To study the profile of incidents affecting quality outcomes after surgery by developing a usable operating room and perioperative clinical incident report database and a functional electronic classification, triage, and reporting system. Previously, incident reports after surgery were handled on an individual, episodic basis, which limited the ability to perceive actuarial patterns and meaningfully improve outcomes.
Design, Setting, and Participants
Clinical incident reports were experientially generated in the second largest health care system in New York City. Data were entered into a functional classification system organized into 16 categories, and weekly triage meetings were held to electronically review and report summaries on 40 to 60 incident reports per week. System development and deployment reviewed 1041 reports after 19 693 operative procedures. During the next 4 years, 3819 additional reports were generated from 83 988 operative procedures and were reported electronically to the appropriate departments.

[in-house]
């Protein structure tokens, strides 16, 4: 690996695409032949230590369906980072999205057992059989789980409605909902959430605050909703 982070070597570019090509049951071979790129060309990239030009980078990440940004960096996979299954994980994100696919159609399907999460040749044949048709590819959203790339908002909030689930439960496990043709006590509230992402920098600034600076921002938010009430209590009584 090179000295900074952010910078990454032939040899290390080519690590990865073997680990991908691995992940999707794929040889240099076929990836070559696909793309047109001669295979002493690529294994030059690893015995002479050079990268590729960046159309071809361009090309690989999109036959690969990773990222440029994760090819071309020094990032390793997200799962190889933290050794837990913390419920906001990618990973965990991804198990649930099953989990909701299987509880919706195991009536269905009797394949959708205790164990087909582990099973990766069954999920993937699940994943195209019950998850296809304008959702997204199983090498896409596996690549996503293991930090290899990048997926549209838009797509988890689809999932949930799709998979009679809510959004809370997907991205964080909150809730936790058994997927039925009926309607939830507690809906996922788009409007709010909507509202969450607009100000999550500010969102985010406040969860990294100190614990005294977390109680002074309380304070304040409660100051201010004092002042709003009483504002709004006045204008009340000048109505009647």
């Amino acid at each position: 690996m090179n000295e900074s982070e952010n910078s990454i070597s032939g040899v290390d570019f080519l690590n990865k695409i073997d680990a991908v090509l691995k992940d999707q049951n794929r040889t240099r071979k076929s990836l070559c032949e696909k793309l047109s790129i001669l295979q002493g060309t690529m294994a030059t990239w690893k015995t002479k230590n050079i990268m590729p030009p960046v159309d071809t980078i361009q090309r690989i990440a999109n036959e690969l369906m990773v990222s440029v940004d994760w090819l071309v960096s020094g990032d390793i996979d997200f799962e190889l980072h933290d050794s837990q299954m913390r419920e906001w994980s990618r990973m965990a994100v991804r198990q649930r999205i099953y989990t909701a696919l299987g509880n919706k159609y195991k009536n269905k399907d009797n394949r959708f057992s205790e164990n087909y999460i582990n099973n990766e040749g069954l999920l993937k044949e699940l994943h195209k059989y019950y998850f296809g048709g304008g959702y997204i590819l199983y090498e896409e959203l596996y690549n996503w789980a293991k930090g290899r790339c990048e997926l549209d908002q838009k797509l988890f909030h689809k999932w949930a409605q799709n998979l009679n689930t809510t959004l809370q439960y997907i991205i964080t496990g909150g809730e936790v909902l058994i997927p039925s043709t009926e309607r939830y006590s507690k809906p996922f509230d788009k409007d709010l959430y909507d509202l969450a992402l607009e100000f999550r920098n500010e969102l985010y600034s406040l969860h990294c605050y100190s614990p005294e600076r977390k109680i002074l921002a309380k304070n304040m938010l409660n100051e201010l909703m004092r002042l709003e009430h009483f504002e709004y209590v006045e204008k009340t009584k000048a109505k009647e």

Main Outcome Measures
Number of incident reports generated annually.
A significant decrease in volume-adjusted clinical incident reports occurred (from 53 to 39 reports per 1000 procedures) from 2001 to 2005 (P < .001). Reductions in incident reports were observed for ambulatory conversions (74% reduction), wasted implants (65%), skin breakdown (64%), complications in the operating room (42%), laparoscopic conversions (32%), and cancellations (23%) as a result of data-focused process and clinical interventions. Six of 16 categories of incident reports accounted for more than 88% of all incident reports.
These data suggest that effective review, communication, and summary feedback of clinical incident reports can produce a statistically significant decrease in adverse outcomes.